I enjoyed the way the women were portrayed as having a strength and internal rebellion. But yet there was always the conflicts of status and money, of land and possessions, of greed and thwarted love. Of patriarchy.

In all three novellas, both the internal and spoken dialogue the author has the tone and subtle dialect that I imagine Rhyd y Groes in North Pembrokeshire to have been in those eras.

And, in all, the descriptions of the buildings, of Llys y Garn and of the ever-changing Welsh countryside are evocative and easily imagined.

Just a comment about the style of the book:  

The intriguing Prelude, giving the history of the “rambling Victorian-Gothic mansion” that is Llys y Garn,  is fascinating.  And I loved the short explanations of the after-years of novella. And  then we have the Interludes; told in a conversational tone these are filled both with historical details and those pertinent to the story,. Finally, the Epilogue, giving the continuing, ever-evolving history of Llys y Garn through the following centuries. 

It is apparent that the author has researched thoroughly for each of these stories; the themes of Welsh legends, myths, superstitions  and tales are woven throughout the history of the decades.  

Watch out for the ravens

This is a collection of novellas I can thoroughly recommend to any reader, especially those who enjoys historical literature.

Links to buy:

Amazon.co.uk: https://amzn.to/2rDFQj7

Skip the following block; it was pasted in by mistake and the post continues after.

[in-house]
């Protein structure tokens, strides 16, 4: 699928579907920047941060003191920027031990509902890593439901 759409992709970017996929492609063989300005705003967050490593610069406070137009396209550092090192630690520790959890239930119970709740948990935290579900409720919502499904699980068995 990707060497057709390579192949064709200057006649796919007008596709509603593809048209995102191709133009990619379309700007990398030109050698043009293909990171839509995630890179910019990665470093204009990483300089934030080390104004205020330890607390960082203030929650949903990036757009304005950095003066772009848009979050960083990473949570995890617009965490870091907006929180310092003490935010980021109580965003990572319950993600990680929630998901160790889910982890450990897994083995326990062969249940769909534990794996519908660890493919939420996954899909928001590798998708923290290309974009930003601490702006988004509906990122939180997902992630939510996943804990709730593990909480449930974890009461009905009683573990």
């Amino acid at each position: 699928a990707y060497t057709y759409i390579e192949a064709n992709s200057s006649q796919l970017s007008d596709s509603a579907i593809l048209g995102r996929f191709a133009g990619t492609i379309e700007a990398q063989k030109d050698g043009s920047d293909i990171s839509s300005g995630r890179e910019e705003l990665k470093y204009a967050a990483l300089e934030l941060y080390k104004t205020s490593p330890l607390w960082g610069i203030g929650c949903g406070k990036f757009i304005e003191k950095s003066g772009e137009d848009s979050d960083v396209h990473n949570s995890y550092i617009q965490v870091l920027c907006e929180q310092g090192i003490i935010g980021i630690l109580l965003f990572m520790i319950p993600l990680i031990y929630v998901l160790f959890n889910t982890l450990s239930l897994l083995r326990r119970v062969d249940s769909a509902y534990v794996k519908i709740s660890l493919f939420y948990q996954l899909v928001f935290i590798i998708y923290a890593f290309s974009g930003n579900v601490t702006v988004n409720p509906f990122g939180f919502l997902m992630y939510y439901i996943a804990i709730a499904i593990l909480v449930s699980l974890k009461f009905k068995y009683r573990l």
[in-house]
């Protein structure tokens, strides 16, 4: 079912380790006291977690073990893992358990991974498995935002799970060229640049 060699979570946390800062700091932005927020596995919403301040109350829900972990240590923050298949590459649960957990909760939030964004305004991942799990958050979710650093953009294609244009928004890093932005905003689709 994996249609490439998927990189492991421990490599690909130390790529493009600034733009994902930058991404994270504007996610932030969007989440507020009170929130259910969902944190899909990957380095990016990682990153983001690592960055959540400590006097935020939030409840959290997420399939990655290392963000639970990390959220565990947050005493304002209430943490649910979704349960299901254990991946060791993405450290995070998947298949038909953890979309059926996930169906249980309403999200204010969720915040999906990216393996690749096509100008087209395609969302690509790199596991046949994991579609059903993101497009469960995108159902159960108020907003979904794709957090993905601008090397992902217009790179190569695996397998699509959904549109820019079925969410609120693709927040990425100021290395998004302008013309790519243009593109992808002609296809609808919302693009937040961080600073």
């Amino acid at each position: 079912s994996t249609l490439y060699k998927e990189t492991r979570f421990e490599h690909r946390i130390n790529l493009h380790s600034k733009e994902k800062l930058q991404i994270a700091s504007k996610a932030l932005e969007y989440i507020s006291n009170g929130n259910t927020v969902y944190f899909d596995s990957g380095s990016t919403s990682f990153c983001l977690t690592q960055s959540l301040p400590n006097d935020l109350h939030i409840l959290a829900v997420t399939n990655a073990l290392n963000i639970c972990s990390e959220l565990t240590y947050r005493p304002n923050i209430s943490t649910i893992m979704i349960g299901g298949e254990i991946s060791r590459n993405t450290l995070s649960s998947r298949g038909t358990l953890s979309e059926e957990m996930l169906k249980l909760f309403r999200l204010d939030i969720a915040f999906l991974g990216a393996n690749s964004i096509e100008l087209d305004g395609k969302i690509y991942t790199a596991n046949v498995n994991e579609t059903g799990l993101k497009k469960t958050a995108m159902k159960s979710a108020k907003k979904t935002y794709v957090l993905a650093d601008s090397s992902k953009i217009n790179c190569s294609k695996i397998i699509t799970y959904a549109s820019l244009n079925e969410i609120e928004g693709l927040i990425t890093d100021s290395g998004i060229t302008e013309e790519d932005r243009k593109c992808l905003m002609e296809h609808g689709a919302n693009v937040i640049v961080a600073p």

Amazon.com: https://amzn.to/2Iap5Hr

About the author:

Thorne Moore

Thorne was born in Luton and graduated from Aberystwyth University (history) and from the Open University (Law). She set up a restaurant with her sister but now spends her time writing and making miniature furniture for collectors. She lives in Pembrokeshire, which forms a background for much of her writing, as does Luton. She writes psychological mysteries, or “domestic noir,” and her first novel, A Time For Silence, was published by Honno in 2012. Motherlove and The Unravelling followed, also published by Honno. She has also brought out a book of short stories, Moments of Consequence. Her last novel, Shadows, was published by Endeavour in 2017. She’s a member of the Crime Writers Association.

Praise for Thorne Moore and her novels:

“Thorne Moore is a huge talent. Her writing is intensely unsettling and memorable” – SALLY SPEDDING, AUTHOR

“Totally had me hooked from page one… Highly recommended if you love a good psychological thriller” – BROOK COTTAGE BOOKS

“I devoured this book. Beautifully written, frighteningly real” – CHILL WITH A BOOK

“A compelling blend of mystery and family drama with a gothic twist… The author’s ability to create an atmosphere is exceptional” – JUDITH BARROW, AUTHOR